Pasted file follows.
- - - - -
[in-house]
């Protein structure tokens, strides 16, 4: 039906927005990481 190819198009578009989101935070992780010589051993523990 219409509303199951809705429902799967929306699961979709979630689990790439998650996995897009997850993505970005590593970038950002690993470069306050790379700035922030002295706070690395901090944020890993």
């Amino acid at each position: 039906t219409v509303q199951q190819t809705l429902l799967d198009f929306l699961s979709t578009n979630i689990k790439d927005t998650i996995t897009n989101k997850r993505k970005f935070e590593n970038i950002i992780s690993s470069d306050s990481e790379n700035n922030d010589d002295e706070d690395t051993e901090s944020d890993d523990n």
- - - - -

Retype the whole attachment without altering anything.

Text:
[in-house]
């Protein structure tokens, strides 16, 4: 039906927005990481 190819198009578009989101935070992780010589051993523990 219409509303199951809705429902799967929306699961979709979630689990790439998650996995897009997850993505970005590593970038950002690993470069306050790379700035922030002295706070690395901090944020890993």
């Amino acid at each position: 039906t219409v509303q199951q190819t809705l429902l799967d198009f929306l699961s979709t578009n979630i689990k790439d927005t998650i996995t897009n989101k997850r993505k970005f935070e590593n970038i950002i992780s690993s470069d306050s990481e790379n700035n922030d010589d002295e706070d690395t051993e901090s944020d890993d523990n």